A Winter Sound
Posted by verywellthen on February 25, 2009
Below is an excerpt of an email I wrote at least a dozen years ago, in the early days of the internets. I stashed old mail messages on a floppy disk. I was going through a few disks before throwing out the disks and before giving away the last computer that I’ll ever have with a floppy disk drive. I found (and slightly edited) this excerpt to a friend who stayed behind in the old country — the Land Next To The Land of Sky Blue Waters — while I headed west, young man.
When you’re an old lady and if I’m living in an “easy” climate, send me a letter (or an email or whatever medium exists in those future days) every winter reminding me how harsh your winter is.
You know what distinctive North Dakota sound I miss? A week into one of those fuckin’ freezin’ cold spells the top layer of snow forms an inch thick layer the consistency of dry-wall, with dry, crystallized loose snow beneath.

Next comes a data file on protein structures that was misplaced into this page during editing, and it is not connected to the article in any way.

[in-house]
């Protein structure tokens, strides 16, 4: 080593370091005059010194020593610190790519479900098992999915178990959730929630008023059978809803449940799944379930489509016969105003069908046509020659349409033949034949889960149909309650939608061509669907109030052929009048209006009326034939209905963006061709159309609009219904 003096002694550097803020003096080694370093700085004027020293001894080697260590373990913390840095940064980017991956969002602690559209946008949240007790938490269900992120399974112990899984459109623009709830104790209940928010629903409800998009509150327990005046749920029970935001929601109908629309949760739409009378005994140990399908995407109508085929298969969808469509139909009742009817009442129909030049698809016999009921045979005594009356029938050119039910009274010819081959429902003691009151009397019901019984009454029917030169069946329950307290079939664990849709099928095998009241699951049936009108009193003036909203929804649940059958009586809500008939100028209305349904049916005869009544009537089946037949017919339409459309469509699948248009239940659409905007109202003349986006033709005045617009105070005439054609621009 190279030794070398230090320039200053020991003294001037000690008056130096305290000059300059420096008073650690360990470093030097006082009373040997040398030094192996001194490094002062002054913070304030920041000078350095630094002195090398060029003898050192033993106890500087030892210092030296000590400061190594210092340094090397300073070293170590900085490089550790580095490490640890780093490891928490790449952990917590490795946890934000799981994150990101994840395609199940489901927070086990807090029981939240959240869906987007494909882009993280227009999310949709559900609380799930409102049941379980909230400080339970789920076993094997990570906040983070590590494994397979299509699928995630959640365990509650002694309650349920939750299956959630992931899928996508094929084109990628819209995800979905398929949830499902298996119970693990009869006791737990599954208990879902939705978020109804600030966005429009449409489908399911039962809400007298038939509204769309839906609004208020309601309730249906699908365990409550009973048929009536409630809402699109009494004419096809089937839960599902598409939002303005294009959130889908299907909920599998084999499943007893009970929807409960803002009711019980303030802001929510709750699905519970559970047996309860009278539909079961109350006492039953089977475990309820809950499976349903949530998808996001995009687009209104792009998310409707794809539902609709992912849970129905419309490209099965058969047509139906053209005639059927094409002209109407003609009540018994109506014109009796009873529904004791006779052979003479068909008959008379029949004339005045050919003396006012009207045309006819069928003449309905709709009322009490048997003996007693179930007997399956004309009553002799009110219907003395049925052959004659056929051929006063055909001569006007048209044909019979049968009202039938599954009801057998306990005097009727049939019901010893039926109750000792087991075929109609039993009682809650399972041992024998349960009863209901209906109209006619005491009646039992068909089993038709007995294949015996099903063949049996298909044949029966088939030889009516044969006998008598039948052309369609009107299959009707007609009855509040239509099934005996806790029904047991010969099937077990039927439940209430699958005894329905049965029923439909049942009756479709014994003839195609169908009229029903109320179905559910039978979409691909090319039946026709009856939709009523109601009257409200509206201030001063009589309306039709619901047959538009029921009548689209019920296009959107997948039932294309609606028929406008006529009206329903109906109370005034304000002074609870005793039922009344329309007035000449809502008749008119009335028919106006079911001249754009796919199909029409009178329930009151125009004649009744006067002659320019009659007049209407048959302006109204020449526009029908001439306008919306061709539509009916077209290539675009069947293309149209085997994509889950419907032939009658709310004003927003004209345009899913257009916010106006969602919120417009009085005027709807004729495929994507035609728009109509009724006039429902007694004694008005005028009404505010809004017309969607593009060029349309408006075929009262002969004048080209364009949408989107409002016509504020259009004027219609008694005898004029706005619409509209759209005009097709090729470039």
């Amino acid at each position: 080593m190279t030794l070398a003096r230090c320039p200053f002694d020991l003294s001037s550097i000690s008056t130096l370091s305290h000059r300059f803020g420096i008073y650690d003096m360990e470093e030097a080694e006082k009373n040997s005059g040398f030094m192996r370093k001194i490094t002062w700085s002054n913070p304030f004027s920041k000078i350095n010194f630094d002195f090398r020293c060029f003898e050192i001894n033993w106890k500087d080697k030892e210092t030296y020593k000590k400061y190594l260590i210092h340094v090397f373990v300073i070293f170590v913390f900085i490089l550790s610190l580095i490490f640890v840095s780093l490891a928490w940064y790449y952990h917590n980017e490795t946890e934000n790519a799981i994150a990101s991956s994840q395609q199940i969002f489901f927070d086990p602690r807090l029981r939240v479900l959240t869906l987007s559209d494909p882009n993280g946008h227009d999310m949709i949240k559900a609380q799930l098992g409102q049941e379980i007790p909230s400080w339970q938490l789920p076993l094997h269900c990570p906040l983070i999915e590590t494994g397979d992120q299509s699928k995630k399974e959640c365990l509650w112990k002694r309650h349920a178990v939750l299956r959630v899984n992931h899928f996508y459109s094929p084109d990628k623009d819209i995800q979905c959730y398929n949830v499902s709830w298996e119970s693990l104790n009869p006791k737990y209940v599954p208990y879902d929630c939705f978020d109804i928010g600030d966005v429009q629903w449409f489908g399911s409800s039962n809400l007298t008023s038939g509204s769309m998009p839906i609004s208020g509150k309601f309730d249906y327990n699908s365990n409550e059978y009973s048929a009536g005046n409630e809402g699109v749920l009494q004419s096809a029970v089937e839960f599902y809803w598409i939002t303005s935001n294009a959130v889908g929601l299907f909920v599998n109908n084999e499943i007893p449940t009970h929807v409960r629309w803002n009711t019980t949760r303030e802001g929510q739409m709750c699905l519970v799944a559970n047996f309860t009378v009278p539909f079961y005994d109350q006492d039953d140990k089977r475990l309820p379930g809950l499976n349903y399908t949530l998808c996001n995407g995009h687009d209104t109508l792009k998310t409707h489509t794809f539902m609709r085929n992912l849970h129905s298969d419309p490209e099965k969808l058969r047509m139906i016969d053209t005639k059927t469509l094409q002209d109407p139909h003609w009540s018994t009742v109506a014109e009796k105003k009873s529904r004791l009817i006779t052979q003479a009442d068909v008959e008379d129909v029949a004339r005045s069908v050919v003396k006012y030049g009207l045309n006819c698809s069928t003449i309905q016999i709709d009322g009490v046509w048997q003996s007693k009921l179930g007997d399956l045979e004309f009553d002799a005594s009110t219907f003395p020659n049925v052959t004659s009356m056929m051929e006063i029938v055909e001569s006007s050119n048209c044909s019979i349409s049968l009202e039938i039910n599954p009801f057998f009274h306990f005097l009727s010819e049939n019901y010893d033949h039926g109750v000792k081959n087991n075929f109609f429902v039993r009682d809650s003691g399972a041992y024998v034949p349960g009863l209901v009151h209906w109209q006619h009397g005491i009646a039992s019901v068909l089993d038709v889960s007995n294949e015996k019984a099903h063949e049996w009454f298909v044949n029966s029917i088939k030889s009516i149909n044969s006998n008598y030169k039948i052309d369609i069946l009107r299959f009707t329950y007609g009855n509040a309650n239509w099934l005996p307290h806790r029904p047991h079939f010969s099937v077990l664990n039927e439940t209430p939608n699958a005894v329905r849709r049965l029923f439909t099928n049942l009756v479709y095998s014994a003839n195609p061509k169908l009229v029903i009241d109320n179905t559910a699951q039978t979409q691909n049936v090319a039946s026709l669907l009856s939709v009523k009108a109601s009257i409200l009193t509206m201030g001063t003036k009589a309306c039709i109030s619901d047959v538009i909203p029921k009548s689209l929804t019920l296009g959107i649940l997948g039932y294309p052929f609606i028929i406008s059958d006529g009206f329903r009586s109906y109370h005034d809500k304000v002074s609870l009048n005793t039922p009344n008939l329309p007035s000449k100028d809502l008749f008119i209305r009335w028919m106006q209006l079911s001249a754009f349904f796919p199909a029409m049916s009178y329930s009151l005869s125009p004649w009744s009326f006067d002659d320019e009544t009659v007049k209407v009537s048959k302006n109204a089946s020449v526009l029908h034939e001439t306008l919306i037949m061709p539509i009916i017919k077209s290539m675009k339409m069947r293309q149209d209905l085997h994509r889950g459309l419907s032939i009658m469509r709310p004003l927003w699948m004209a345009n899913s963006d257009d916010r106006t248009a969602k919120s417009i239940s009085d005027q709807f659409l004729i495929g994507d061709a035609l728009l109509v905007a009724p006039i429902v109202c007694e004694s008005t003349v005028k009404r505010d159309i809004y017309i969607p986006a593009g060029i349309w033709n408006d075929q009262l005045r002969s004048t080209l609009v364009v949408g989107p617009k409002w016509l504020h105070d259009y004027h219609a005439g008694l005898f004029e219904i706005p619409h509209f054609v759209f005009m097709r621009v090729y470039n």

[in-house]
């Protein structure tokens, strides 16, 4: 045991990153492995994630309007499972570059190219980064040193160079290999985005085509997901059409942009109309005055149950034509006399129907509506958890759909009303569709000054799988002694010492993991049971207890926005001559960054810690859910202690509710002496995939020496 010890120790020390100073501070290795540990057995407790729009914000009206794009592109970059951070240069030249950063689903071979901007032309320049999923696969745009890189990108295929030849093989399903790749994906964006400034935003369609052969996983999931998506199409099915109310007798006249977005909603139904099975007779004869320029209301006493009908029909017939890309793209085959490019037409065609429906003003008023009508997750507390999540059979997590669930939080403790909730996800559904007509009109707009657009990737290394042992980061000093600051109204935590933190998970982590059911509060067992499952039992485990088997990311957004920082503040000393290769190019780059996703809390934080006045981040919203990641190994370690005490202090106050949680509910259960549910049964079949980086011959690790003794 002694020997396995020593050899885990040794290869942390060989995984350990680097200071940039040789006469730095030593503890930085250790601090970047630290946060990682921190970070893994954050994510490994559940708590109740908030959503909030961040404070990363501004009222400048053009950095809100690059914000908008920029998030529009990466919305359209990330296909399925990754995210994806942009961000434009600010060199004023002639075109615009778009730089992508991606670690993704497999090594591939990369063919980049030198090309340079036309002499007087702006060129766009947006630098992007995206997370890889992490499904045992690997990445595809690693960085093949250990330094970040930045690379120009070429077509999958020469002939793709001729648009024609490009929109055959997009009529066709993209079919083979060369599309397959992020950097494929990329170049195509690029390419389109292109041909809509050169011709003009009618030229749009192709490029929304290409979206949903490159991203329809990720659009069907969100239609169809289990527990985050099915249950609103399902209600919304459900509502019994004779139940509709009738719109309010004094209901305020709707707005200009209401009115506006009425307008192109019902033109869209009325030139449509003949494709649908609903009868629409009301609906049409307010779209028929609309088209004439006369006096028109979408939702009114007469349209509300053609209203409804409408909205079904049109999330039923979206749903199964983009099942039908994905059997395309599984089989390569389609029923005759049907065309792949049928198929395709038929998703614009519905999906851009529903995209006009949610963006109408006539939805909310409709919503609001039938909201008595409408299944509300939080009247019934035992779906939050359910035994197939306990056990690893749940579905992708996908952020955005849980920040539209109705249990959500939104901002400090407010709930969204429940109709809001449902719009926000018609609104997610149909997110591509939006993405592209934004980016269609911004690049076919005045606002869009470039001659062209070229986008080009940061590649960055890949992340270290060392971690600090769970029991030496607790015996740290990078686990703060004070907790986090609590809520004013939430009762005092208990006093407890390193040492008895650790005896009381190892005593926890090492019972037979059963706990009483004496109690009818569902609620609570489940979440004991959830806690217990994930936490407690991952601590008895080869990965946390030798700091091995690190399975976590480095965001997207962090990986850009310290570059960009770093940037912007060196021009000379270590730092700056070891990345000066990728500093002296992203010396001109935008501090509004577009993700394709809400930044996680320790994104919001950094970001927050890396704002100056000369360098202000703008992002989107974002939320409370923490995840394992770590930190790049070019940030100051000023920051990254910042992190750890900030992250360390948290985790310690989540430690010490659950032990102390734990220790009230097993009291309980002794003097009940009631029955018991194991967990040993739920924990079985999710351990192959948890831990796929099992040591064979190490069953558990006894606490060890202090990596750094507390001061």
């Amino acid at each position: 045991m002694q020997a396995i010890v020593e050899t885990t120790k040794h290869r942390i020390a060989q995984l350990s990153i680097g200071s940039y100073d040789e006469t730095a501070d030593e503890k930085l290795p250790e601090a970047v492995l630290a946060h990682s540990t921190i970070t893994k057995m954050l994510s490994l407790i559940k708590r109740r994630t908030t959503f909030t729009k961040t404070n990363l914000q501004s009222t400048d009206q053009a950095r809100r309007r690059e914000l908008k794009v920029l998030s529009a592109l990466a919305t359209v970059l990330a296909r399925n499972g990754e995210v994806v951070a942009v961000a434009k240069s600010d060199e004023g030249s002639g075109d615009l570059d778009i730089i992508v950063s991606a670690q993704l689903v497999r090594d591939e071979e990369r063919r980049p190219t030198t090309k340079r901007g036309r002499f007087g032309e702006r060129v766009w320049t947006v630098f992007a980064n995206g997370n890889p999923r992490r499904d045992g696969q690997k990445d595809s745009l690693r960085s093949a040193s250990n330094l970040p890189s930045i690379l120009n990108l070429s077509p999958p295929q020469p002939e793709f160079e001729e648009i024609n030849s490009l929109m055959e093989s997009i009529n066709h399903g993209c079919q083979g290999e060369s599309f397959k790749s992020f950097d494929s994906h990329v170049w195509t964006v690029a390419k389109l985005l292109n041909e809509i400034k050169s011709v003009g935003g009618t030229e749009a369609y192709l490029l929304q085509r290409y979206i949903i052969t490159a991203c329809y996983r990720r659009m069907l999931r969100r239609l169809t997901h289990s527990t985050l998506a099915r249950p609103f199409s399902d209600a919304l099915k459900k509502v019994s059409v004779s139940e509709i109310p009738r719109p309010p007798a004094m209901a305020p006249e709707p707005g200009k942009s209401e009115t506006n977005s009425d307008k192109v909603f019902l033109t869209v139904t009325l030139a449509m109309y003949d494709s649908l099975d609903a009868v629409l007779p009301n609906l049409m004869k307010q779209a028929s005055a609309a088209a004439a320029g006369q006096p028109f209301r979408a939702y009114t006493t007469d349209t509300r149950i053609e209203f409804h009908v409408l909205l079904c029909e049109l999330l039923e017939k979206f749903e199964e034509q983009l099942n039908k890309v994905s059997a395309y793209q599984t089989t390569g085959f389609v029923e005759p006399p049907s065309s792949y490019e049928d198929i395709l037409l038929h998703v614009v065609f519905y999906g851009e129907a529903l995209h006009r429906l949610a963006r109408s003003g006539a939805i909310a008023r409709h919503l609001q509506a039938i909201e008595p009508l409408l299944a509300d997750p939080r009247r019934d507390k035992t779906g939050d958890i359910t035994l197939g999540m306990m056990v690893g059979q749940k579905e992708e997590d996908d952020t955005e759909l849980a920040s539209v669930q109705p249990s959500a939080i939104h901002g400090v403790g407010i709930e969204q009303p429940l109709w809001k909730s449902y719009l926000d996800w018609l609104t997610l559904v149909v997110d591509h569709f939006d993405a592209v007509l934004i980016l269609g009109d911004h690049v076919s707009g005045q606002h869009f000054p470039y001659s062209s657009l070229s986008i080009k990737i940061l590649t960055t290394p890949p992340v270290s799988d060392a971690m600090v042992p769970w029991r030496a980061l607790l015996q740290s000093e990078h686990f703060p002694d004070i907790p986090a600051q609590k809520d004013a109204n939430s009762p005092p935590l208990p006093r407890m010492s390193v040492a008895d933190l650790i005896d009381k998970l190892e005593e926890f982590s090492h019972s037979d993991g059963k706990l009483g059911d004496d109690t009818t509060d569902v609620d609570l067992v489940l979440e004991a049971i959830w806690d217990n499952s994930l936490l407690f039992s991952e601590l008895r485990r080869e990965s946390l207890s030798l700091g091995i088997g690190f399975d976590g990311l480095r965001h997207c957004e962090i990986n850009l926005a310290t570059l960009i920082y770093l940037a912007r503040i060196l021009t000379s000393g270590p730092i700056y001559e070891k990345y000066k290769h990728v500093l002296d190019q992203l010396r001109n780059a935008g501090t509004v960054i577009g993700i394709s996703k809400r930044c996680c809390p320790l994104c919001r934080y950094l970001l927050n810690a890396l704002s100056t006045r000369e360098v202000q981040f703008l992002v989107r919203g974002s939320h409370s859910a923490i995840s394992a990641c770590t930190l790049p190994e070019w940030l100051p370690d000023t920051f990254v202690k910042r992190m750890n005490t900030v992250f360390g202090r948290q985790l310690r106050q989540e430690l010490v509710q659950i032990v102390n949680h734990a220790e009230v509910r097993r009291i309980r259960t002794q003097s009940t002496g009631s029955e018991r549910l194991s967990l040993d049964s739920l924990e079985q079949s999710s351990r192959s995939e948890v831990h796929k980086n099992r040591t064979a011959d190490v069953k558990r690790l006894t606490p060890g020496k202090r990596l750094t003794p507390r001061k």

Walking over that snow late at night when everything else is quiet is a sound that still echoes deep in some crevasse of my brain, even all these years I’ve been away. The breaking of the top layer is a percussive scrunch, followed by a feather-silent poof on the powder beneath. It’s a sound deadened by the plasterboard snow all around. And between each step, except for the wisps of steamy breath and snorts of wet sniffles, there is not another sound in the world and your brain has nothing to do but echo those big scrunchy sounds around in your head until the next step comes along.
I’ve walked through a lot of Western snow since then but never heard a sound quite like it. Maybe you, as an old lady, could record that sound for me and send it, at attachment to your email. I’ll hit the play button on my computer and a sound from my speakers will call a sound from the netherworld of my brain and the two will harmonize, like long separated friends reunited. Then I will know that the internet has lived up to its promise.